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May I ask a few questions, I am trying to understand how the metric tensors work in general relativity. In particular, why you would want to make either the radial or transverse part look Euclidean? In what situations is that useful?

I am happy that in a very general form, the metric tensor looks like this:

[tex]c^{2} d \tau^{2} = c^{2} d t^{2} - R^{2} (t) [a^{2}(r) dr^{2} + b^{2} (r) [d \theta^{2} + sin^{2} \theta d\phi^{2}]][/tex]

In which I am assuming that the radial part is the

[tex] R^{2} (t) a^{2}(r) dr^{2} [/tex]

And the transverse part is the

[tex] R^{2} (t) b^{2} (r) [d \theta^{2} + sin^{2} \theta d\phi^{2}] [/tex]

Now I am getting confused as to how you can chose the functions a(t) or b(t) to make something "look as Euclidean as possible"..?

You can divide the radial term by " 1 - kr^{2}" to make the transverse part look Euclidean, so you would be left with.....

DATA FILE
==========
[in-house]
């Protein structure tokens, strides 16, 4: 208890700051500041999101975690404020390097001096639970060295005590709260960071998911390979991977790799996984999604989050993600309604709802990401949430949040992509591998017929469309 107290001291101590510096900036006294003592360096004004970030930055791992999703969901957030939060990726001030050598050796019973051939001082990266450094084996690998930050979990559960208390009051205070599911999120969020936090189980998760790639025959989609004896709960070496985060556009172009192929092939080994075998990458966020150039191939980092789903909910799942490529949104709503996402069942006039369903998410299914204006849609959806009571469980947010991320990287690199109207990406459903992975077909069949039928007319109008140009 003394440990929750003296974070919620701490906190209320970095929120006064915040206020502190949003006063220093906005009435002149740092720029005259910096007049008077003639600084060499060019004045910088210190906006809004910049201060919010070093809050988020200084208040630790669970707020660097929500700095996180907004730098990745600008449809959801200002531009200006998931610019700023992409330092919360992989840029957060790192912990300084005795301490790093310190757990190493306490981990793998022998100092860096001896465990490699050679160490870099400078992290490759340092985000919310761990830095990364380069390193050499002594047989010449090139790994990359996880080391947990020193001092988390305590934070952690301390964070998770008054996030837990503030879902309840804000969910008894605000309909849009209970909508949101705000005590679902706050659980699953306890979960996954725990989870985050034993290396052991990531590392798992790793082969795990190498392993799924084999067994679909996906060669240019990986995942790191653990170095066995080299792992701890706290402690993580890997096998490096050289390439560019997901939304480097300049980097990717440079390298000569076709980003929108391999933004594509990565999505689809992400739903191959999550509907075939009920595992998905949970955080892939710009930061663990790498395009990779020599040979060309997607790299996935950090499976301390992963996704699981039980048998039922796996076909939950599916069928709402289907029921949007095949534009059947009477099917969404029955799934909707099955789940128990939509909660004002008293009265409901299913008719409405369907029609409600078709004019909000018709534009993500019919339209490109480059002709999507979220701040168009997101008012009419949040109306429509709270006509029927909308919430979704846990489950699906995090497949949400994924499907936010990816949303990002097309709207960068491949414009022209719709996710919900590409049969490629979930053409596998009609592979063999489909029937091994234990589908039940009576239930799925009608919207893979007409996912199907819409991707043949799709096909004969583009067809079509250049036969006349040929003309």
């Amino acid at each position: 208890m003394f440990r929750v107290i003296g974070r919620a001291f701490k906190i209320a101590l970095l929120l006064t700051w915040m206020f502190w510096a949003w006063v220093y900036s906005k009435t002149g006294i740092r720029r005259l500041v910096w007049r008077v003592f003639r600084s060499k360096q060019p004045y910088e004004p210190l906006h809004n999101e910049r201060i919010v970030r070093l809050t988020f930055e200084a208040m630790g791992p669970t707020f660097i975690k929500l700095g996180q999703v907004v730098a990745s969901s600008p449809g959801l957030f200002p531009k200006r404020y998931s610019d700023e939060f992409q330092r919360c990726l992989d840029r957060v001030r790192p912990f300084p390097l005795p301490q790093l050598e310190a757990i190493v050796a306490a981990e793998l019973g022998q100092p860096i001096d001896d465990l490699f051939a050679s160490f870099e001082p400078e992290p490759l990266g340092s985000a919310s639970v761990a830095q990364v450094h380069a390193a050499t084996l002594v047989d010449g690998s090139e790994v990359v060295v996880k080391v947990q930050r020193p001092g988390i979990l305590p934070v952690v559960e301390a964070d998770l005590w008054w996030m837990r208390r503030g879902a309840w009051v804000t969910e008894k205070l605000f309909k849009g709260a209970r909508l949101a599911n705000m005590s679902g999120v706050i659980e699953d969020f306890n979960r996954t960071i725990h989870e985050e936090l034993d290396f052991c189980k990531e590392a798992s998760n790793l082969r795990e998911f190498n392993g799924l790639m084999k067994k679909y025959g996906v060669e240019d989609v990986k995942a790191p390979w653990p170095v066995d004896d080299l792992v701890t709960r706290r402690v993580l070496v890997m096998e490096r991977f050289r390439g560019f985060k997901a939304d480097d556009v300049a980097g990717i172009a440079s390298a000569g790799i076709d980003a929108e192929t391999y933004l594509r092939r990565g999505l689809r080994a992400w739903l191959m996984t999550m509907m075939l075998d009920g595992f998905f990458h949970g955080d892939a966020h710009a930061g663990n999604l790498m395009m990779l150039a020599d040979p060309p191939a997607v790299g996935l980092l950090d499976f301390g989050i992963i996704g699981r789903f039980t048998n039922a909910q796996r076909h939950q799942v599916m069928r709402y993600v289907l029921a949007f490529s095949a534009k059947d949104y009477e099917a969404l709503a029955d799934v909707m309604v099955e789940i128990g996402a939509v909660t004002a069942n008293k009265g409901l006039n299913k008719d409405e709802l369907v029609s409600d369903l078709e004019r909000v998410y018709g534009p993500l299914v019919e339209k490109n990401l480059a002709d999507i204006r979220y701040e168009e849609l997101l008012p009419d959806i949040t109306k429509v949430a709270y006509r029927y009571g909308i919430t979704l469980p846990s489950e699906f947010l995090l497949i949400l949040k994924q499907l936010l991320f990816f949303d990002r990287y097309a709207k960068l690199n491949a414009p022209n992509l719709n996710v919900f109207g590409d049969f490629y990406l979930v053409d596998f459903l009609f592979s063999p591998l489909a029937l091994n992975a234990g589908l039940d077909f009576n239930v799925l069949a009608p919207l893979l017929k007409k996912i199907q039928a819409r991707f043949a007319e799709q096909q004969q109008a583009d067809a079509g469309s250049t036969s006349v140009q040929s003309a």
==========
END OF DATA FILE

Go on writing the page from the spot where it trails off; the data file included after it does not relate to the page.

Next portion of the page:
[tex] R^{2} (t) [ \frac{dr^{2}}{1 - kr^{2}} + r^{2} d \phi^{2}] [/tex]

So the transverse part looks Euclidean because.......you are left with just the r squared d phi squared term? I don't understand why this would be useful?

Similarly, by making the radial part look Euclidean, you have the "dr^{2}" term by itself and b(r) is some sin^{2}r term or sinh^2{r} term.

I don't see how from that could you deduce whether "r" is an angular distance or just a comoving distance? I'm getting a bit confused and would appreciate any help :-)

Thank you

Hannah :-)